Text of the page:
Monday, 19 March 2012 13:48

Ready, Steady, Cook.

Written by Jacqueline Dawes

I used to watch this program in Britain called “Ready, Steady, Cook,” which was such fun. The idea was that each contestant would bring 5 ingredients and the chefs would use those, plus what they had in the fridge and the larder, to produce a 2 or 3-course meal. I loved this program.

Having been single for some years, acquiring a good circle of support friends and making new ones is very important. I love to cook, because cooking is about loving. It is really difficult to cook for somebody you do not like, but for those you feel good about nothing is too much trouble.

In thinking how to help make friends along the way, I soon learned if you stay isolated, you would be isolated. Isolation is the best, but toxic, friend of depression; so it is much better to keep the two separated. I met people in different places, but going the next step in relationships would inspire the deepest of fears, as rejection is not my best friend. Rejection has actually been a source of depression. One perceived rejection can bring on a panic attack in women, along with all the second-guessing and swirling, leaving you feeling like an emotional amputee.

One way to get people along side you is to invite a few folks over to play “Ready, Steady, Cook” on Sunday afternoon. Each person or family you invite should bring over five ingredients and together you will build a meal.

Do not be surprised if not everybody plays nicely, some don't. I invited one person who I was not sure if they would be my cup of tea. When they arrived, their five ingredients were five cans of Heinz tomato soup. I realized immediately that my gut had been right and I was indeed connecting to a narcissist. So full of their own self-love, there is no room for others. To make the best of this, which could have been very demotivating, we concocted Gazpacho, meatballs in tomato soupy sauce with spaghetti, followed by tomato soup ice cream. There is no curing a narcissist, as they are devoid of mood or feeling for anybody but themself. I so hope they loved everything tomato. This was a relationship not to pursue. Just not worth the stress.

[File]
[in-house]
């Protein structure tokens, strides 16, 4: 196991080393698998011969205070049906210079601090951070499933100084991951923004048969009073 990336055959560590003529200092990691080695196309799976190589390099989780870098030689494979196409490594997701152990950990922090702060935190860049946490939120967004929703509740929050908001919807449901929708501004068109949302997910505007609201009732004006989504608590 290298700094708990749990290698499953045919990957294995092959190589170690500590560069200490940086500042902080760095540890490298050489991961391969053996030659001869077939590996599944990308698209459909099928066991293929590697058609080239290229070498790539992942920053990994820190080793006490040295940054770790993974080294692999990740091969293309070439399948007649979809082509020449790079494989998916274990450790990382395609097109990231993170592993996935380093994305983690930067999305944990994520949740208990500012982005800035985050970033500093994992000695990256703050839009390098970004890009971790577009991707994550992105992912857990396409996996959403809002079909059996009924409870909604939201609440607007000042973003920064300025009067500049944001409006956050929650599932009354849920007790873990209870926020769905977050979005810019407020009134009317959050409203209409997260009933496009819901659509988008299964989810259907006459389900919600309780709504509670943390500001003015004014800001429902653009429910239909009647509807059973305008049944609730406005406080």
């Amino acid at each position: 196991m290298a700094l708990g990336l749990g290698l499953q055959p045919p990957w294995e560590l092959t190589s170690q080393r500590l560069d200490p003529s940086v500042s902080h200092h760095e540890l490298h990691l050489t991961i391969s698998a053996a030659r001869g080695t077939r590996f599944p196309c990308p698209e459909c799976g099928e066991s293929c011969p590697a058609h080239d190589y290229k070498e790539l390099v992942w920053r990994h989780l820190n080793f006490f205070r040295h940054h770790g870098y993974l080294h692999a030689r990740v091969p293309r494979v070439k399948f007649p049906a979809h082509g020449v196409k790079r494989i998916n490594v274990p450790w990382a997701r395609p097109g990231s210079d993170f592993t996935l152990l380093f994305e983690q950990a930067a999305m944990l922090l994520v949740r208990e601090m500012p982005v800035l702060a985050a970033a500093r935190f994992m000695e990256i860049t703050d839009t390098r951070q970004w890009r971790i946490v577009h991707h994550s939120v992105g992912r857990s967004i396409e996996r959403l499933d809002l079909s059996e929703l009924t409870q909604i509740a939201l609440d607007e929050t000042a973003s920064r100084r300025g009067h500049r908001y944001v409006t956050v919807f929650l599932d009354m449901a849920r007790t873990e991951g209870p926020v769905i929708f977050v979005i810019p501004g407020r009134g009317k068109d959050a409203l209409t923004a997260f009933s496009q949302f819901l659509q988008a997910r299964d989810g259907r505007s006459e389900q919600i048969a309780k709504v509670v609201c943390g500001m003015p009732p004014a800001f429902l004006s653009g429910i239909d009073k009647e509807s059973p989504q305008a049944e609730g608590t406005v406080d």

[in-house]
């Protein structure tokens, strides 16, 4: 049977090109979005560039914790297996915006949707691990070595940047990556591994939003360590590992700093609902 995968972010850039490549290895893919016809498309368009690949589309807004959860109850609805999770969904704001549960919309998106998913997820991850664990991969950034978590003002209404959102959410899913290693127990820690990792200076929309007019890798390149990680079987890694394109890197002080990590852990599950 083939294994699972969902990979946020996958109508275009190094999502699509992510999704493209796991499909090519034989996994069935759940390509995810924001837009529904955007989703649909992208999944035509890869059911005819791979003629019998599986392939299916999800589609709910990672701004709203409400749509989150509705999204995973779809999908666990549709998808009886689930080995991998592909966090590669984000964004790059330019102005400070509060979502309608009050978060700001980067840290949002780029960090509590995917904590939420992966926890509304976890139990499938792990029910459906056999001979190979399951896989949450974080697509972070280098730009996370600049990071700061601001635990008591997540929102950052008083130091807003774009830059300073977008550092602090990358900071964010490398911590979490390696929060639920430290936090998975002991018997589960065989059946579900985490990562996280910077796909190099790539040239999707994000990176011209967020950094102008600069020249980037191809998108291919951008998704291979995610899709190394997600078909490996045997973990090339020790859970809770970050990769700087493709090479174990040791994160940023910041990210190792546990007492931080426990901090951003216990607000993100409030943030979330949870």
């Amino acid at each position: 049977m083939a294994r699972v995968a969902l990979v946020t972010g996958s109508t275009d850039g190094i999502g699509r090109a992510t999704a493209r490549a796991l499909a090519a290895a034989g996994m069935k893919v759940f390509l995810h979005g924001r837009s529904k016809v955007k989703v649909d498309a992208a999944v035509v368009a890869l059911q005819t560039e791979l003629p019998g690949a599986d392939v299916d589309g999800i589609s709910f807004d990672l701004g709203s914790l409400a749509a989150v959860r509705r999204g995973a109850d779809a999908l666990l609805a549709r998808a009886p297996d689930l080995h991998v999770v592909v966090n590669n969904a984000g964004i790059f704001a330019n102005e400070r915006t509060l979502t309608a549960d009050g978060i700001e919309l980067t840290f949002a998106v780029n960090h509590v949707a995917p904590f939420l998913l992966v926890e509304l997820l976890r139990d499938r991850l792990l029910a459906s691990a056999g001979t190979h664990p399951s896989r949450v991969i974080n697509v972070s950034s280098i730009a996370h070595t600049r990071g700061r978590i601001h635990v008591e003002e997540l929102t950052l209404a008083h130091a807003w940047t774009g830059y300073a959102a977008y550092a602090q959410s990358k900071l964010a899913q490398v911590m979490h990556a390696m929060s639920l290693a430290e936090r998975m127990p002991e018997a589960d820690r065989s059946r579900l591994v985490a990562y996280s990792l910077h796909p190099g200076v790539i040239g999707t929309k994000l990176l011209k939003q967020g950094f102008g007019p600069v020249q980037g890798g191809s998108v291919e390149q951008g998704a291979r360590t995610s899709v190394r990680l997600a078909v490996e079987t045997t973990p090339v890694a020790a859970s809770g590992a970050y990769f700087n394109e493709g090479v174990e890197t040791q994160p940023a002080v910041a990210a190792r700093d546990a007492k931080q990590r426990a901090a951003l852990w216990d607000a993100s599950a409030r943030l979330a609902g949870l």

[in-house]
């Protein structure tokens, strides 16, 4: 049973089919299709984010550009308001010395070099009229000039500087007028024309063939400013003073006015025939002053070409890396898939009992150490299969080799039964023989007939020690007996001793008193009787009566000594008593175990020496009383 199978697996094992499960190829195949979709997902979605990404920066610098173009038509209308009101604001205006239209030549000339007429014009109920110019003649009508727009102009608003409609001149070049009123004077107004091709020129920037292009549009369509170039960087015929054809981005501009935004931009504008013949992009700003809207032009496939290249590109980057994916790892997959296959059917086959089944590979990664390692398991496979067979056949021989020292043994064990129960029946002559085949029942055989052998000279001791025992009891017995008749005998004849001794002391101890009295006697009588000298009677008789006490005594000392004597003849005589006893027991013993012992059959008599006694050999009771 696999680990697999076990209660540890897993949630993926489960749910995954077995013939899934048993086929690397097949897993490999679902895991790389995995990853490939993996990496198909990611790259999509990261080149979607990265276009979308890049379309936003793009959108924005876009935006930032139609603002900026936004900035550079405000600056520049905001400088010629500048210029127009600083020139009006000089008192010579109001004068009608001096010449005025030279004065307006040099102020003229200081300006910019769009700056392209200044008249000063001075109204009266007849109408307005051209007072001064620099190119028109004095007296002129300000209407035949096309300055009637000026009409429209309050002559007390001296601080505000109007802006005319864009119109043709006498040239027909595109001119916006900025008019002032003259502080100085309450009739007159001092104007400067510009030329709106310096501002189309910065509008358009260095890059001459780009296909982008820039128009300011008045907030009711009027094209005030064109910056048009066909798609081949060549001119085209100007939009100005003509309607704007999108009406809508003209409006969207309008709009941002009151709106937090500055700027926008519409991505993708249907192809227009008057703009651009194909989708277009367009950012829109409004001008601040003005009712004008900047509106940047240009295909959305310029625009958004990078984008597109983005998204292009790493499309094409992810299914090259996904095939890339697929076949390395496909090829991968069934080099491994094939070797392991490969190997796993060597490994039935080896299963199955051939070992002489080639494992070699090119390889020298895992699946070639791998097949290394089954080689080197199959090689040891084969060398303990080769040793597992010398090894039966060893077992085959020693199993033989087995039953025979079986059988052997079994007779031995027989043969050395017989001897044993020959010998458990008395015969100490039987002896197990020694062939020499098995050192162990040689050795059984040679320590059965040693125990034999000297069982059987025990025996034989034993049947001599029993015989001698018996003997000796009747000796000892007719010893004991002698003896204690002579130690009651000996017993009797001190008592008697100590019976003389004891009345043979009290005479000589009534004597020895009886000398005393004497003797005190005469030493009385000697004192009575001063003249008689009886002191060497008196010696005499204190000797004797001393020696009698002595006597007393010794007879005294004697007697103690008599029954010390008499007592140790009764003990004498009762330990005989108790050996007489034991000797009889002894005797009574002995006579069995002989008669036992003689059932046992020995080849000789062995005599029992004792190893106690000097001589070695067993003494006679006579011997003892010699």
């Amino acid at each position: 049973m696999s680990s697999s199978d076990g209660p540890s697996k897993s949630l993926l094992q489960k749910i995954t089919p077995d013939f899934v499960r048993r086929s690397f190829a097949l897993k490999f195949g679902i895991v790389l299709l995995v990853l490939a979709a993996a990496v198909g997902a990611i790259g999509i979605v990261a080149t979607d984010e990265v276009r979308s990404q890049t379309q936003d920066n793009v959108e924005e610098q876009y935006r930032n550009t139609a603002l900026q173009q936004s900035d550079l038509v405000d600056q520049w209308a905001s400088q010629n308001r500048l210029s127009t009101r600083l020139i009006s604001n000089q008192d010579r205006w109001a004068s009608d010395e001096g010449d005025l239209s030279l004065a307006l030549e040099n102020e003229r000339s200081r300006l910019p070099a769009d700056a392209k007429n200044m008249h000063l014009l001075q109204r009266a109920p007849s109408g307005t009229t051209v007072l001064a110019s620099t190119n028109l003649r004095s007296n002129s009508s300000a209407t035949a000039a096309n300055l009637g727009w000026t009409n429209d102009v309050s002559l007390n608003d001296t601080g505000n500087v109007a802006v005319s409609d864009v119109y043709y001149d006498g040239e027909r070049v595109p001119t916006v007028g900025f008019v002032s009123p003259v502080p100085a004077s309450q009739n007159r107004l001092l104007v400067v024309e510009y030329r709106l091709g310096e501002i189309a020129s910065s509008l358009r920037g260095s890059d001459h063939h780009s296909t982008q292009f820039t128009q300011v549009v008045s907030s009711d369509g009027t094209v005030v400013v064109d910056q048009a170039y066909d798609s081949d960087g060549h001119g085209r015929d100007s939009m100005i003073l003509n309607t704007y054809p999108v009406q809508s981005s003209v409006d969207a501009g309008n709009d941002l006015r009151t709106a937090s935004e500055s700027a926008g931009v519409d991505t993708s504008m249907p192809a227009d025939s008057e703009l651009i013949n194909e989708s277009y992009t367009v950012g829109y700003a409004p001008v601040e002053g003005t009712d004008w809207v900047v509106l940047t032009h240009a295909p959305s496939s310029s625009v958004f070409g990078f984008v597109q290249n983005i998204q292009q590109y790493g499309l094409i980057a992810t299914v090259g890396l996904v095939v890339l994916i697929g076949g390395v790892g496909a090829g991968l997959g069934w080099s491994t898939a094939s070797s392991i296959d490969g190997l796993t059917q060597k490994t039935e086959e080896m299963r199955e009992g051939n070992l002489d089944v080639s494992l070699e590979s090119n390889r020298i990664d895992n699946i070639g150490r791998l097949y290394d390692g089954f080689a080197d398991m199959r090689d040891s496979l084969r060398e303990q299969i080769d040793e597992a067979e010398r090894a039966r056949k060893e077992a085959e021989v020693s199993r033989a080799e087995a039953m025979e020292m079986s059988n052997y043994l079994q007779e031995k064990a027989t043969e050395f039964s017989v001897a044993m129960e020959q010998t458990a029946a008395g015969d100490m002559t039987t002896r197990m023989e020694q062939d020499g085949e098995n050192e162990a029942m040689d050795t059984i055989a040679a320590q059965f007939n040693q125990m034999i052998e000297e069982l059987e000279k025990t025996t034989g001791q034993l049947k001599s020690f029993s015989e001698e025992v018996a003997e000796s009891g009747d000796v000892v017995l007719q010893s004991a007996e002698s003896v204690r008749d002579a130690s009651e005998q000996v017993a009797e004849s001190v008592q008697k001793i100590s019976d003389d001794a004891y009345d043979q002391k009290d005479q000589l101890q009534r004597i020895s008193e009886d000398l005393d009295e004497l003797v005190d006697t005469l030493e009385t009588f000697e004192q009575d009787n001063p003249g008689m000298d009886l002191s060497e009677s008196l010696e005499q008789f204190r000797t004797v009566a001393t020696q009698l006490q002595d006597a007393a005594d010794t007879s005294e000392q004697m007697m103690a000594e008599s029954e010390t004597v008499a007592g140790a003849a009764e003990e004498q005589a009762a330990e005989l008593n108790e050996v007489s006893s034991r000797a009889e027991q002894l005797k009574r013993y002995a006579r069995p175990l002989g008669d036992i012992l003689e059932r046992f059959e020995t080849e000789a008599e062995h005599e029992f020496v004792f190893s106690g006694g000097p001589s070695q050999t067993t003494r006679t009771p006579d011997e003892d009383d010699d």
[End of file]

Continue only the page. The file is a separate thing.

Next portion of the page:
My next visitors were a wonderful inspiration arriving with salmon, lemons, asparagus, fingerling potatoes, and fat juicy blackberries. The blackberries took me back to being a girl and looking through the hedgerows for the prize of blackberries, then eating them until I had a totally purple tongue. Taking enough home for mum to make an apple and blackberry crumble. That happy nostalgia was such a great mood uplift as I couldn't help but feel happy to see these little seen friends.

These were the perfect ingredients to make grilled salmon, a blackberry and asparagus salad with roasted fingerling potatoes, and lemon sorbet. I had never thought of putting blackberries and asparagus together until that day. They just looked so good together; I thought they would taste good together too. Sometimes the odd matches make the greatest matches. This salad is very easy to make.

Grilled salmon, blackberry and asparagus salad
with roasted potatoes and lemon sorbet

A recipe from Jacqueline Dawes

Take two bunches of asparagus, wash, trim, place in boiling water on the stove for 3-5 minutes depending on thickness of stems, drain from water, and run asparagus under cold water immediately to stop them losing their bright green color. Always remember, cooking continues all the while something is hot even if it is drained so to stop the cooking you have to cool it.

Wash the blackberries (1 medium punnet) and place them in a bowl. In the larder I had this wonderful Black Currant finishing sauce I had bought from Williams-Sonoma. I mixed a couple of tablespoons of that with the blackberries.

Lay the asparagus long ways on a family style serving dish and pour all the blackberries down the length of the middle of them. Voila.

It's true; people that eat together stay together. I believe that people who prepare and eat together, stay together longer. If you want to check out somebody’s emotional threshold, ask them to plan and prepare a meal with you, much may be revealed.

For those who may be unfamiliar with a few terms I used:

  • A larder is a place, such as a pantry or cellar, where food is stored.
  • A punnet is a term used in Britain, Australia and New Zealand for a basket used for displaying and collecting fruits or flowers. Farmers' markets sometimes sell fruits and berries in plastic punnets. Decorative punnets are often made of felt and seen in flower and craft arrangements.
Last modified on Wednesday, 21 March 2012 19:21
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